Peltan’s team presented the research last month at an American Thoracic Society conference in San Diego. Although the findings are preliminary, the researchers found that it is probably appropriate for some sepsis patients to be discharged from an ED into outpatient care.

“There was no significant difference in 30-day mortality for discharged versus admitted sepsis patients,” the researchers wrote in the abstract they presented in San Diego.

Discharge safety uncertain

The researchers have shown that ED physicians are sending some patients home, and the next step is to characterize which sepsis patients are appropriate for ED discharge, Peltan says.

“We are not at the point where we can recommend routine discharge of any sepsis patients for outpatient management in the community.”

He says there likely are several factors that determine whether a sepsis patient in the ED is a good candidate for discharge:

  • Patients who are not gravely ill and are not in need of intensive care intervention
  • Patients who are not at high risk of deterioration
  • Patients who can get the care they need as outpatients such as compliance with prescribed medications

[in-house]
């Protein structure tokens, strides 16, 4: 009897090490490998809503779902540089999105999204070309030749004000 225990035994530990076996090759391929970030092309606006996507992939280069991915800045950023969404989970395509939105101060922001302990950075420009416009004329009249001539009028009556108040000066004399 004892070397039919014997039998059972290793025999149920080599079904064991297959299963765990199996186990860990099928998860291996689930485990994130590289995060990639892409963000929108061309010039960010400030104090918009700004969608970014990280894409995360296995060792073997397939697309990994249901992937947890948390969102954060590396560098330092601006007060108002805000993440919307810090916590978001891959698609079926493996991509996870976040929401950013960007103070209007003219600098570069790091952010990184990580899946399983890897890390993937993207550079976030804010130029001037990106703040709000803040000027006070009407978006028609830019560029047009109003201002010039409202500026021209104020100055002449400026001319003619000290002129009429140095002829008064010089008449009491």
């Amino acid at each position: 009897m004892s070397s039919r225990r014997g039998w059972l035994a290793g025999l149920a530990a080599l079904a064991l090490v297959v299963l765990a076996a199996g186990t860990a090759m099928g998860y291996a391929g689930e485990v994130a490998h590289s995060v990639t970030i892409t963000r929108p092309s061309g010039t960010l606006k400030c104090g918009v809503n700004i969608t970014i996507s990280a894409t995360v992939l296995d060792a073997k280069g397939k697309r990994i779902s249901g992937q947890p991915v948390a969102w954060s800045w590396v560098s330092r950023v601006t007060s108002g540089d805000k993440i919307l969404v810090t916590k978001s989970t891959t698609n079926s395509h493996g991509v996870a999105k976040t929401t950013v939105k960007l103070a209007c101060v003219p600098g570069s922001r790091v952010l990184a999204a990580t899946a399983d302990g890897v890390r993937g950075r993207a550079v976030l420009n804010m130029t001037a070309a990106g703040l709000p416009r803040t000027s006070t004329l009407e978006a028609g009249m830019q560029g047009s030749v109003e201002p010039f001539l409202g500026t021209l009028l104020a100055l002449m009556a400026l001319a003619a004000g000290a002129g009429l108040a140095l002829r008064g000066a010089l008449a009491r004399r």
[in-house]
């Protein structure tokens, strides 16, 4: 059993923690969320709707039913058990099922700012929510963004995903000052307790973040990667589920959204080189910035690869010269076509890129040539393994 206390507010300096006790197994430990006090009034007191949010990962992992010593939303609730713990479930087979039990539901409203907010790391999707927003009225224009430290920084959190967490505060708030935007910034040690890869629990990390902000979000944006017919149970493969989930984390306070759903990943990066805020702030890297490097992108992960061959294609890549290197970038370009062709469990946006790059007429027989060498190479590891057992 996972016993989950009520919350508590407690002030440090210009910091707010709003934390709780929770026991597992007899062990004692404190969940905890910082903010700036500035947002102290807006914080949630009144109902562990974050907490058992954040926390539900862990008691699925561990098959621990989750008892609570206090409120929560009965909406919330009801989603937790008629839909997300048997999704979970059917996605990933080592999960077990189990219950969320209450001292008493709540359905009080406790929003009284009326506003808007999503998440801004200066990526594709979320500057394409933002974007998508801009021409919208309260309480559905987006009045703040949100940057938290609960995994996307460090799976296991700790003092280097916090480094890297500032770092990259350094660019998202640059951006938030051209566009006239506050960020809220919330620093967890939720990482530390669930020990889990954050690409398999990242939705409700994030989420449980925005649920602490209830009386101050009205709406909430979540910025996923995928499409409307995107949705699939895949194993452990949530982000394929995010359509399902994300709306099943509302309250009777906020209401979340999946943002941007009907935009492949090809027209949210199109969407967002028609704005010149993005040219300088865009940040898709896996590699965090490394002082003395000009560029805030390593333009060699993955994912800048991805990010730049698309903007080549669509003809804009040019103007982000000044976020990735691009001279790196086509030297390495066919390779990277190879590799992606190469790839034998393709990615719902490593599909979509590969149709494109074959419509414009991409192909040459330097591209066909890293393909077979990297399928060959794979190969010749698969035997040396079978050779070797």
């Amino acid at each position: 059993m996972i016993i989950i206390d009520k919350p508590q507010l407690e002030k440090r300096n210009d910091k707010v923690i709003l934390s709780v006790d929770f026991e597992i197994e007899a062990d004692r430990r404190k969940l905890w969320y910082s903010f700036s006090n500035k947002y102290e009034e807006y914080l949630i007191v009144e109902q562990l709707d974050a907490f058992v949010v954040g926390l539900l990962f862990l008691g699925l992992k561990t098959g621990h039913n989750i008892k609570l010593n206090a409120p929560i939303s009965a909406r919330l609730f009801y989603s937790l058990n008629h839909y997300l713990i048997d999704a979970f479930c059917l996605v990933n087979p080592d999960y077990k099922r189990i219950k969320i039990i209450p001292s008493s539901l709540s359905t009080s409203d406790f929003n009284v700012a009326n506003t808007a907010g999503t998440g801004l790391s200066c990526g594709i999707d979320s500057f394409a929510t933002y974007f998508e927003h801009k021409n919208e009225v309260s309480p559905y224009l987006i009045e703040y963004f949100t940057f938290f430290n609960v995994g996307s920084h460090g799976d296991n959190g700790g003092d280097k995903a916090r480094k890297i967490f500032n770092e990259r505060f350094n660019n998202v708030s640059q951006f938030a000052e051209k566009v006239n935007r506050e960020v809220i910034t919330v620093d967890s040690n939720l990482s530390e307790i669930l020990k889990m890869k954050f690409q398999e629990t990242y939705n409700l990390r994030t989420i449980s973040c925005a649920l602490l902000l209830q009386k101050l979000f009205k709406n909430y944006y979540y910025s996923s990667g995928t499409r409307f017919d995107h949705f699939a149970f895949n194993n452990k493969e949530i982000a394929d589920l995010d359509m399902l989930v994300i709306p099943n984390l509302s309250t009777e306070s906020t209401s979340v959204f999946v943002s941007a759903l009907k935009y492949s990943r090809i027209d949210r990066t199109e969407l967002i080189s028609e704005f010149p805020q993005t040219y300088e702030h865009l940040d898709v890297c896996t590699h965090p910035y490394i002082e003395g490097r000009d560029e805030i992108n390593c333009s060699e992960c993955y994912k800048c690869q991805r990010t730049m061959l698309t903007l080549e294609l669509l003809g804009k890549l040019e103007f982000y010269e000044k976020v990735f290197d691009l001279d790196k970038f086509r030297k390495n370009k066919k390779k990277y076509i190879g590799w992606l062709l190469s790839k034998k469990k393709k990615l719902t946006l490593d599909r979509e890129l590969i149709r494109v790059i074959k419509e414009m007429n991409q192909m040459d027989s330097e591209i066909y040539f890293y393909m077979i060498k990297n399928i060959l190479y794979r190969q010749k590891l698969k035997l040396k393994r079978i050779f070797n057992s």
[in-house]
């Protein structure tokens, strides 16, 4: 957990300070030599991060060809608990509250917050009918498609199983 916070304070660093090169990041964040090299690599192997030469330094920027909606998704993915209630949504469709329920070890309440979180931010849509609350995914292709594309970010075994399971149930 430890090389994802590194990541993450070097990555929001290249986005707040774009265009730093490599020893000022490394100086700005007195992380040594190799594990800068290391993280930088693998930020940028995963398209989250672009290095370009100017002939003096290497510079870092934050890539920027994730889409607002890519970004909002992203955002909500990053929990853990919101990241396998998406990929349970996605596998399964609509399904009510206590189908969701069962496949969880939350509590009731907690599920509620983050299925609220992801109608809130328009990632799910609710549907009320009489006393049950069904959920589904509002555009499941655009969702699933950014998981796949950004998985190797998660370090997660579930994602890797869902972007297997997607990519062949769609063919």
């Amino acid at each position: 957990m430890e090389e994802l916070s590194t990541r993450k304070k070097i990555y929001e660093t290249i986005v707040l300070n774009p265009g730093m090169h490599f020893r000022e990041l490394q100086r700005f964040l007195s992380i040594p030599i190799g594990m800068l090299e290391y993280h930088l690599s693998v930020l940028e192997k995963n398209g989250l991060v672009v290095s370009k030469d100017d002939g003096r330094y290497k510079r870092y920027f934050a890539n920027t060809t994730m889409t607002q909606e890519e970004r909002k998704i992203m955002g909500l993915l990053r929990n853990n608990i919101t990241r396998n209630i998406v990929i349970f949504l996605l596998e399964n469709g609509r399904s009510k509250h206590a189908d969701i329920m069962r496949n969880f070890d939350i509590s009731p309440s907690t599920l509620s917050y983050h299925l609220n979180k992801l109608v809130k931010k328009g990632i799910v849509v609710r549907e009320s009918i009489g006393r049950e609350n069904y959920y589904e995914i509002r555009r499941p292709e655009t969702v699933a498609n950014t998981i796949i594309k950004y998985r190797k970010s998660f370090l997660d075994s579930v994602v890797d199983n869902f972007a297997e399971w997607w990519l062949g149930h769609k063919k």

• Patients who can set and attend follow-up visits

A major element of safely discharging sepsis patients from EDs is developing a risk stratification methodology for sepsis similar to risk tools created for pneumonia, Peltan says. “We need that kind of risk-stratification tool for sepsis.”

Risk stratification will help ED physicians sort out the best care path for sepsis patients, he says. “Who are the patients who need to be admitted? Who are the patients we might miss but need to be admitted? Which patients can be managed as outpatients?”

Physician decision-making varies

Peltan’s team found significant variation in ED physician decision-making on whether to admit or discharge sepsis patients.

“We looked at physician-level behaviors and found some physicians did not discharge any of their sepsis patients and some physicians discharged nearly 40% of their sepsis patients,” he says.

The decision-making variation is a valuable data point, Peltan says.

“Somewhere in the middle, there probably is a happy medium within that range of variation.”

The final version of the Peltan team’s research is slated for publication in 2019.

First published in HealthLeaders Media

Hawaii Hospital Investigates Possible Legionella Outbreak

Hawaii health officials are investigating a possible Legionella outbreak at Queen’s Medical Center in Honolulu after one patient died and three others were hospitalized with Legionnaire’s disease, according to KHON-TV.